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Iran Still Executes Kids Despite Promises - Report

Girls as young as 9 are sentenced to death according to an Amnesty International report

Shaqayeq, 15, has been in prison for almost a year on the charge of armed robbery from a chain store in Tehran. Her death sentence has been issued and she must reach 18 so the verdict can be carried out. Her grandmother came to visit her after a year.
Shaqayeq, 15, has been in prison for almost a year on the charge of armed robbery from a chain store in Tehran. Her death sentence has been issued and she must reach 18 so the verdict can be carried out. Her grandmother came to visit her after a year. (Photo Sadegh Souri see more photographs Here)

By Amnesty International
Scores of youths in Iran are languishing on death row for crimes committed under the age of 18, said Amnesty International in a new report published today. The report debunks recent attempts by Iran’s authorities to whitewash their continuing violations of children’s rights and deflect criticism of their appalling record as one of the world’s last executioners of juvenile offenders.

Growing Up on Death Row: The Death Penalty and Juvenile Offenders in Iran reveals that Iran has continued to consign juvenile offenders to the gallows, while trumpeting as major advances, piecemeal reforms that fail to abolish the death penalty against juvenile offenders.

“This report sheds light on Iran’s shameful disregard for the rights of children. Iran is one of the few countries that continues to execute juvenile offenders in blatant violation of the absolute legal prohibition on the use of the death penalty against people under the age of 18 years at the time of the crime,” said Said Boumedouha, deputy director of Amnesty International’s Middle East and North Africa Program.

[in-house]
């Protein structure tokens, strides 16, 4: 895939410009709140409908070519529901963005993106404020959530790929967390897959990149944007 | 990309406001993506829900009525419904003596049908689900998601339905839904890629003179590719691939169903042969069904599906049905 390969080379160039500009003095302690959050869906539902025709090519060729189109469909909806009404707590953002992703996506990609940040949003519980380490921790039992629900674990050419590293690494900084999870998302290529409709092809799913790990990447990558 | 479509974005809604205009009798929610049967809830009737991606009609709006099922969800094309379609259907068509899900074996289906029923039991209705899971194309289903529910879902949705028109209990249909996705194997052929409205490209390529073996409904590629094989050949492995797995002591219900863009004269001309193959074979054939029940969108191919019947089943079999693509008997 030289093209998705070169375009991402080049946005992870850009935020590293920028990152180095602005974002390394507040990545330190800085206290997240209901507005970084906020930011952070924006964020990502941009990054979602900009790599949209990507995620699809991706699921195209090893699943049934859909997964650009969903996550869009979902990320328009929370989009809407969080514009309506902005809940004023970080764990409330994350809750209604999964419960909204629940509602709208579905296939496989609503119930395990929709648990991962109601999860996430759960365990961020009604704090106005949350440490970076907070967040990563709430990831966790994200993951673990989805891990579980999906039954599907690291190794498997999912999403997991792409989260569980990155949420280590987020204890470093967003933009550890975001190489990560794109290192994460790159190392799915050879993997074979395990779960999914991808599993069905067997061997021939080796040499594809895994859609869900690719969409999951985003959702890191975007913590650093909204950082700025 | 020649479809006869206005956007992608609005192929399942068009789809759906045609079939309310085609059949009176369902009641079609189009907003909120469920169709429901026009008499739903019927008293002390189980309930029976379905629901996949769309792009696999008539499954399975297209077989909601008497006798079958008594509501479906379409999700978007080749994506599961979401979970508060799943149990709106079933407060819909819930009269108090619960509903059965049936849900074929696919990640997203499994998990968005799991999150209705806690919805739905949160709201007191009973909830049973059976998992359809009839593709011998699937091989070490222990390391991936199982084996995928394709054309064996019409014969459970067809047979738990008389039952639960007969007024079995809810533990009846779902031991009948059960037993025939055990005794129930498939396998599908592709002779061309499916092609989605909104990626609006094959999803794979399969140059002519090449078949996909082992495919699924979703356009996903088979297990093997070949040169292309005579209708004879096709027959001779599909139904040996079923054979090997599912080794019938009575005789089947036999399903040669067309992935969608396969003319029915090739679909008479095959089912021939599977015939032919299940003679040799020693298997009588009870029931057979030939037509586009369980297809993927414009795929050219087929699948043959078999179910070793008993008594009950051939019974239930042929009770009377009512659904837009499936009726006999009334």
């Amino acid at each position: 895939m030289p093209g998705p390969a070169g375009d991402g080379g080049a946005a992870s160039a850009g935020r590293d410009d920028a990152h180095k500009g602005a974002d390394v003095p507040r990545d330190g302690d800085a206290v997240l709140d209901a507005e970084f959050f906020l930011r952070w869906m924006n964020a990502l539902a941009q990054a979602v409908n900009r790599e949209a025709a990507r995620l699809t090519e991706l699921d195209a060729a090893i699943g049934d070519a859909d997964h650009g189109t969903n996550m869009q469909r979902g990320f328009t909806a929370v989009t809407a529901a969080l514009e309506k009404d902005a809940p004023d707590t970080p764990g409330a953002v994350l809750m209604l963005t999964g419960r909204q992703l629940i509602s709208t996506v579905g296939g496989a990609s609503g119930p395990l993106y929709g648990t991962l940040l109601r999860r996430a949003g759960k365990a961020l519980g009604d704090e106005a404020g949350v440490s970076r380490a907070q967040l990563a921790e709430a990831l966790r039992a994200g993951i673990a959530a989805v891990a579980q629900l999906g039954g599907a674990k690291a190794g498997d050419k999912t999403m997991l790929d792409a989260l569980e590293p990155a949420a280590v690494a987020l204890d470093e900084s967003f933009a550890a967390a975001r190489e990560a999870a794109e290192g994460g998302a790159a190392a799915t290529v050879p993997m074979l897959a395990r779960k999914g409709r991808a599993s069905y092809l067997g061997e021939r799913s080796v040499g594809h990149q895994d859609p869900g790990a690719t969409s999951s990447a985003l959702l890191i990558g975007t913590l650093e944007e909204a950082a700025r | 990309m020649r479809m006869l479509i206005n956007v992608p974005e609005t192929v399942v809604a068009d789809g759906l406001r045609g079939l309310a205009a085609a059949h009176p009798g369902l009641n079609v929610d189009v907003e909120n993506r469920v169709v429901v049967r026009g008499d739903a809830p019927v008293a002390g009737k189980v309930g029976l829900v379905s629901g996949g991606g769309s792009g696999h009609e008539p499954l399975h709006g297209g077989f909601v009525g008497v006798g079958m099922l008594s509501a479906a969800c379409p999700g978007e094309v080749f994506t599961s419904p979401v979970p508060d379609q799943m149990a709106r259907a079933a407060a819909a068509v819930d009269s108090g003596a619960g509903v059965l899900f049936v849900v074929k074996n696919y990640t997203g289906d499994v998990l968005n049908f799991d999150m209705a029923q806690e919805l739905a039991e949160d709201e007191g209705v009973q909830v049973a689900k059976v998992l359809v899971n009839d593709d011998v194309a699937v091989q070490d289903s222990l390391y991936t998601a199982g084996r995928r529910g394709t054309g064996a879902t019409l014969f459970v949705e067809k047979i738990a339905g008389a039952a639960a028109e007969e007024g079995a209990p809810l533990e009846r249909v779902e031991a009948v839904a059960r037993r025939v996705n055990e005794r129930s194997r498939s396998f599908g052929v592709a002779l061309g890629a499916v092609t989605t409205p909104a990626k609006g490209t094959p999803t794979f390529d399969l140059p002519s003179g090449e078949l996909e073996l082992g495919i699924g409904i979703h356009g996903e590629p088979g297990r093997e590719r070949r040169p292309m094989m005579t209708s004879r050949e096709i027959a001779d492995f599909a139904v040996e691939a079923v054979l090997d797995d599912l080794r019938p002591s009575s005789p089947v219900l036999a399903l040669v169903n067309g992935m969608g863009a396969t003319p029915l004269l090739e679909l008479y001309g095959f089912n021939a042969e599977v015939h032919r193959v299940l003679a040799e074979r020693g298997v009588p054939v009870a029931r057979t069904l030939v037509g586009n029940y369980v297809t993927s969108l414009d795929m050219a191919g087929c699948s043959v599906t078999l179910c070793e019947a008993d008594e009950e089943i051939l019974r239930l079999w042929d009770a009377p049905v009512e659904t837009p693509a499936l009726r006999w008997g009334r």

“Despite some juvenile justice reforms, Iran continues to lag behind the rest of the world, maintaining laws that permit girls as young as nine and boys as young as 15 to be sentenced to death.”
In recent years the Iranian authorities have celebrated changes to the country’s 2013 Islamic Penal Code that allow judges to replace the death penalty with an alternative punishment based on a discretionary assessment of juvenile offenders’ mental growth and maturity at the time of the crime. However, these measures are far from a cause for celebration. In fact, they lay bare Iran’s ongoing failure to respect a pledge that it undertook over two decades ago, when it ratified the Convention on the Rights of the Child (CRC), to abolish the use of death penalty against juvenile offenders completely.


Growing Up On Death Row: The Death Penalty and Juvenile Offenders in Iran



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